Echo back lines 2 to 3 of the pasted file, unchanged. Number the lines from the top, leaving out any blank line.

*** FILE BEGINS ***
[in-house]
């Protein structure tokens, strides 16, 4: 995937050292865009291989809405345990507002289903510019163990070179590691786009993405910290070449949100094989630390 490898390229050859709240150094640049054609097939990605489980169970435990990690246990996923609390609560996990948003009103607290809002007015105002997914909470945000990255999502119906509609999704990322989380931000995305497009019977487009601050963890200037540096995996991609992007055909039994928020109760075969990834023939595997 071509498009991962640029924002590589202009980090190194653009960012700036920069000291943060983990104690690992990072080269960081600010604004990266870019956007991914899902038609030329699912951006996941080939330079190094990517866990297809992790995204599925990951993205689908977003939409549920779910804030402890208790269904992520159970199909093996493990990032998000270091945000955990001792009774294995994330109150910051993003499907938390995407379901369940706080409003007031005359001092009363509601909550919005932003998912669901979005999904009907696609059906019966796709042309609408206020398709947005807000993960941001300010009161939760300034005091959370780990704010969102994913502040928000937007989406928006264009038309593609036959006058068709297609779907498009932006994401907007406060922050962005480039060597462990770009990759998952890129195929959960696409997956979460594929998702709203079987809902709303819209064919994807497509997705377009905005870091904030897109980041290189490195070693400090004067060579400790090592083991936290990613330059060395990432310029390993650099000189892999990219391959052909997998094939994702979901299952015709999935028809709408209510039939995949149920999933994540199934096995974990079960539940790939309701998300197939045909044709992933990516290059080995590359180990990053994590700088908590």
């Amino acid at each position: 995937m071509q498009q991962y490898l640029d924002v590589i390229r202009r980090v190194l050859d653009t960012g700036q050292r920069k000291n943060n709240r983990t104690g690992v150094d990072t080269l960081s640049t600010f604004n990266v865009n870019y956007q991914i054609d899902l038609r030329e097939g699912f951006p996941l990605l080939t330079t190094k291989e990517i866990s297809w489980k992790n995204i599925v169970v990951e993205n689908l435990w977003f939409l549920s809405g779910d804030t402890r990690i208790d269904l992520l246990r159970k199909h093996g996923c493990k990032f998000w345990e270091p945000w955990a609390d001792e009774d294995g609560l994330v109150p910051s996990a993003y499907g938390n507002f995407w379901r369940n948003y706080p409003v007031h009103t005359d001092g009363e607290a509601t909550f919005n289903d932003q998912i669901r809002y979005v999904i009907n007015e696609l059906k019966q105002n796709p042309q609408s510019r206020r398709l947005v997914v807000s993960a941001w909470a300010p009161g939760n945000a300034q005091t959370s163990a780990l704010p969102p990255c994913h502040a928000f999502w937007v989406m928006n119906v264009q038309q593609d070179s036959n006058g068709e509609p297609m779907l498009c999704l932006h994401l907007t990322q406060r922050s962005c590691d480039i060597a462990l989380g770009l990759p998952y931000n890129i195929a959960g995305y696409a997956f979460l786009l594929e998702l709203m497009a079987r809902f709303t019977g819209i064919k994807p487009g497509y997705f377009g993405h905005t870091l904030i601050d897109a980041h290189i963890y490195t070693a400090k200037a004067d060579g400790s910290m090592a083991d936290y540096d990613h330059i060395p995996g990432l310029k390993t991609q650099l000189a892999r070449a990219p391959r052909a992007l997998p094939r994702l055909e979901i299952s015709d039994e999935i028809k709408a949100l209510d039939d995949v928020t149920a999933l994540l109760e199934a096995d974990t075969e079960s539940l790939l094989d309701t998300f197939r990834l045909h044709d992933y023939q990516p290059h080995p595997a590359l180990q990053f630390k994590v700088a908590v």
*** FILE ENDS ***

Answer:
């Protein structure tokens, strides 16, 4: 995937050292865009291989809405345990507002289903510019163990070179590691786009993405910290070449949100094989630390 490898390229050859709240150094640049054609097939990605489980169970435990990690246990996923609390609560996990948003009103607290809002007015105002997914909470945000990255999502119906509609999704990322989380931000995305497009019977487009601050963890200037540096995996991609992007055909039994928020109760075969990834023939595997 071509498009991962640029924002590589202009980090190194653009960012700036920069000291943060983990104690690992990072080269960081600010604004990266870019956007991914899902038609030329699912951006996941080939330079190094990517866990297809992790995204599925990951993205689908977003939409549920779910804030402890208790269904992520159970199909093996493990990032998000270091945000955990001792009774294995994330109150910051993003499907938390995407379901369940706080409003007031005359001092009363509601909550919005932003998912669901979005999904009907696609059906019966796709042309609408206020398709947005807000993960941001300010009161939760300034005091959370780990704010969102994913502040928000937007989406928006264009038309593609036959006058068709297609779907498009932006994401907007406060922050962005480039060597462990770009990759998952890129195929959960696409997956979460594929998702709203079987809902709303819209064919994807497509997705377009905005870091904030897109980041290189490195070693400090004067060579400790090592083991936290990613330059060395990432310029390993650099000189892999990219391959052909997998094939994702979901299952015709999935028809709408209510039939995949149920999933994540199934096995974990079960539940790939309701998300197939045909044709992933990516290059080995590359180990990053994590700088908590």
């Amino acid at each position: 995937m071509q498009q991962y490898l640029d924002v590589i390229r202009r980090v190194l050859d653009t960012g700036q050292r920069k000291n943060n709240r983990t104690g690992v150094d990072t080269l960081s640049t600010f604004n990266v865009n870019y956007q991914i054609d899902l038609r030329e097939g699912f951006p996941l990605l080939t330079t190094k291989e990517i866990s297809w489980k992790n995204i599925v169970v990951e993205n689908l435990w977003f939409l549920s809405g779910d804030t402890r990690i208790d269904l992520l246990r159970k199909h093996g996923c493990k990032f998000w345990e270091p945000w955990a609390d001792e009774d294995g609560l994330v109150p910051s996990a993003y499907g938390n507002f995407w379901r369940n948003y706080p409003v007031h009103t005359d001092g009363e607290a509601t909550f919005n289903d932003q998912i669901r809002y979005v999904i009907n007015e696609l059906k019966q105002n796709p042309q609408s510019r206020r398709l947005v997914v807000s993960a941001w909470a300010p009161g939760n945000a300034q005091t959370s163990a780990l704010p969102p990255c994913h502040a928000f999502w937007v989406m928006n119906v264009q038309q593609d070179s036959n006058g068709e509609p297609m779907l498009c999704l932006h994401l907007t990322q406060r922050s962005c590691d480039i060597a462990l989380g770009l990759p998952y931000n890129i195929a959960g995305y696409a997956f979460l786009l594929e998702l709203m497009a079987r809902f709303t019977g819209i064919k994807p487009g497509y997705f377009g993405h905005t870091l904030i601050d897109a980041h290189i963890y490195t070693a400090k200037a004067d060579g400790s910290m090592a083991d936290y540096d990613h330059i060395p995996g990432l310029k390993t991609q650099l000189a892999r070449a990219p391959r052909a992007l997998p094939r994702l055909e979901i299952s015709d039994e999935i028809k709408a949100l209510d039939d995949v928020t149920a999933l994540l109760e199934a096995d974990t075969e079960s539940l790939l094989d309701t998300f197939r990834l045909h044709d992933y023939q990516p290059h080995p595997a590359l180990q990053f630390k994590v700088a908590v």